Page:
Cultivating interest among the public is key mission
In the National Library of China, more than 200 people registered recently for a lottery. This time though the prize was not money but to attend an introductory course on aerospace technology.
They knew that only about half their number could win entry and while some might benefit with late calls for no-shows, the unlucky ones accepted that they would have to try their luck another time.
According to the organizers, 90 percent of the audience were amateurs eager to learn more about aerospace technology.
But one man, Xu Yang is a turbo-electric engineer and knows more than most about the technology. He has followed every major step of China’s aerospace development.
“I have always been keen on aerospace development, especially its progress in China,” saidXu. “I guess part of the reason is that what I do connects with aerospace.”
I sincerely hope the advanced technology used in space can better benefit daily lives, especially in life sciences”
Xu Yang, turbo-electric engineer
According to Xu, some of the technology used in rocket propulsion is also used for generating electricity.
“I’ve been following the industry since the very first Chinese satellite made it into space,” said Xu.
“I’ve watched the progression, including the Long March rockets, the Shenzhou ships and Tiangong space laboratories.
“I have visited the space center in Houston and the air and space museums in Beijing,” Xu added. “After witnessing the development of aerospace in China, I sincerely hope the advanced technology used in space can better benefit daily lives, especially in life sciences.”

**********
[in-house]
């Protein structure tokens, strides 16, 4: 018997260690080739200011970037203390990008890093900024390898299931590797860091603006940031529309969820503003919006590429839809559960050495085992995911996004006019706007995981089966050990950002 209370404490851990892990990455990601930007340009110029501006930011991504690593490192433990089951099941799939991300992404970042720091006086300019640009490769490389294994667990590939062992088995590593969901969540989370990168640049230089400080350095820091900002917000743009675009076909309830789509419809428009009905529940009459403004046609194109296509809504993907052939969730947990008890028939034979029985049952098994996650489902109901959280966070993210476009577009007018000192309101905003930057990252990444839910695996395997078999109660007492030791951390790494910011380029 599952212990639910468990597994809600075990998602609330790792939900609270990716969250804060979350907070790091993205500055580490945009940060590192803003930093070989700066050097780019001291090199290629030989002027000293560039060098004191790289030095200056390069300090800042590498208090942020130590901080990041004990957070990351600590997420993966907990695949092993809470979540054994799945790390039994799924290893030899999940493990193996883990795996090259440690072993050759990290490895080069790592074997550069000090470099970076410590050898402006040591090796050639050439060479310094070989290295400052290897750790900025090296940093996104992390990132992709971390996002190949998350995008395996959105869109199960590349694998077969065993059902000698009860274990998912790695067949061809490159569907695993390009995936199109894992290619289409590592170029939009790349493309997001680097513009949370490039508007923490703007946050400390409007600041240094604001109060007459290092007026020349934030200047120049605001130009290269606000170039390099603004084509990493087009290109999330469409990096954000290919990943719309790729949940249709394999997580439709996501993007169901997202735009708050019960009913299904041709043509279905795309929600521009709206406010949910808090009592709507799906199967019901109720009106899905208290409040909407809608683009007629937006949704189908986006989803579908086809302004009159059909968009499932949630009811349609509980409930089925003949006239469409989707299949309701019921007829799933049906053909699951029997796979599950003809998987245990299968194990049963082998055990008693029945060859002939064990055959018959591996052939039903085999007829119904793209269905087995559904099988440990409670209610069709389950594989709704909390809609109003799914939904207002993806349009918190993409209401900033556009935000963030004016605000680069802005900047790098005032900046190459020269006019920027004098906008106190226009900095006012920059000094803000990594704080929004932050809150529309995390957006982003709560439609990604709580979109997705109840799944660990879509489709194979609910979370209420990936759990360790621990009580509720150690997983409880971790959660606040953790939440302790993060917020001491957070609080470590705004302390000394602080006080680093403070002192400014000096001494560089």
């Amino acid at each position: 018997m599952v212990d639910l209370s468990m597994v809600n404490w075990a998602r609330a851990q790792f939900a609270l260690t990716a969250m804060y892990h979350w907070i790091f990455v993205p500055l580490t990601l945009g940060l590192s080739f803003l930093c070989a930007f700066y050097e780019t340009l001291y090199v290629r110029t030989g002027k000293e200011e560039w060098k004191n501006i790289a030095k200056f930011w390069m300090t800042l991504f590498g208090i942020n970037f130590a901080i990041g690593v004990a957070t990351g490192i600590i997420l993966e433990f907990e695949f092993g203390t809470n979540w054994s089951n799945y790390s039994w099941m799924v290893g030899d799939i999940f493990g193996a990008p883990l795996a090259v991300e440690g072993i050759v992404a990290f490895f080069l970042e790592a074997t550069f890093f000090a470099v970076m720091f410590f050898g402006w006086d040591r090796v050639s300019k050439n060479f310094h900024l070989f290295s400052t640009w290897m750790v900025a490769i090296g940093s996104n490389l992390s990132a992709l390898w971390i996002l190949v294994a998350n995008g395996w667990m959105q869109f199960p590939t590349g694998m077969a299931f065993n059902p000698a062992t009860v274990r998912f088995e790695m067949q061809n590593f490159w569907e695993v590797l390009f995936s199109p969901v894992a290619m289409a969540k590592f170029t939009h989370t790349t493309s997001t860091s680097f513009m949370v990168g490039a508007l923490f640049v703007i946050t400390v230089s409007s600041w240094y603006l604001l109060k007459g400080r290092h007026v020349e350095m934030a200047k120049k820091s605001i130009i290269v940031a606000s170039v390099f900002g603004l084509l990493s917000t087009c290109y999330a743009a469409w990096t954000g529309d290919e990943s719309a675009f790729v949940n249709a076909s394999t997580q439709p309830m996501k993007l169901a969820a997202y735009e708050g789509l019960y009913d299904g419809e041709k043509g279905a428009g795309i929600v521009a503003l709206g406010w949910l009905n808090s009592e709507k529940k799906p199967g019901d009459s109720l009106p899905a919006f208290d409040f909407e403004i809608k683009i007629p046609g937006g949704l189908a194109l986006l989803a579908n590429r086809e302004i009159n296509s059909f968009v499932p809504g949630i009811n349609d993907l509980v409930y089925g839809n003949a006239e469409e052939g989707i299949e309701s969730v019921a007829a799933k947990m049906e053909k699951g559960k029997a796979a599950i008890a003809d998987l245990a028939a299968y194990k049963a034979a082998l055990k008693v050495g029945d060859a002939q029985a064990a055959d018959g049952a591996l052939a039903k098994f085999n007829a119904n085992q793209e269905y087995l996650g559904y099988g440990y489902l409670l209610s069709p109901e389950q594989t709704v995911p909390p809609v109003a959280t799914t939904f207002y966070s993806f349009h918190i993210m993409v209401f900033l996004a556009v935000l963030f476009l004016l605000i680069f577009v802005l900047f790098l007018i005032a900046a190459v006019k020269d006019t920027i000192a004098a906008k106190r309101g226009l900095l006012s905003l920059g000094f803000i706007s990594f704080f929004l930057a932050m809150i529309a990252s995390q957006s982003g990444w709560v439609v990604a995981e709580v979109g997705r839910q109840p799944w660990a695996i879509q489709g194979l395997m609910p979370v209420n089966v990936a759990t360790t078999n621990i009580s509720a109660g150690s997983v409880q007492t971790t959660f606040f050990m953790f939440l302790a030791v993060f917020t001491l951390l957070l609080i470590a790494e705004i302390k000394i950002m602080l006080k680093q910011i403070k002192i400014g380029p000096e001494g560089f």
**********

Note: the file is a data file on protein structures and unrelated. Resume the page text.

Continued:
For many, their passion comes from books.
“Almost all my early knowledge about aerospace came from a set of books entitled Encyclopedia for Chinese Children,” said Wu Yirui, a 25-yearold graduate.
“When I was young, my family couldn’t afford the whole set of four. My parents bought me two, one being the volume on science and technology. I used my knowledge for assignments and graphics inmy elementary school,” said Wu.
“I became a fan of the military and aerospace in those school days.”
This is the type of fertile breeding ground that scientists and science teachers want to see. Young people getting interested and keeping their passion as they enter college.
“Frankly, money is not exactly what we lack in terms of the development of aerospace technologies,” said Pang Zhihao, a researcher at China Academy of Space Technology and a firm believer in spreading knowledge of science.
“It’s the talents with creative minds that we need the most.”
“We hope to plant the seed of science in them. Who knows? They or their children may become space scientists one day,” said Pang.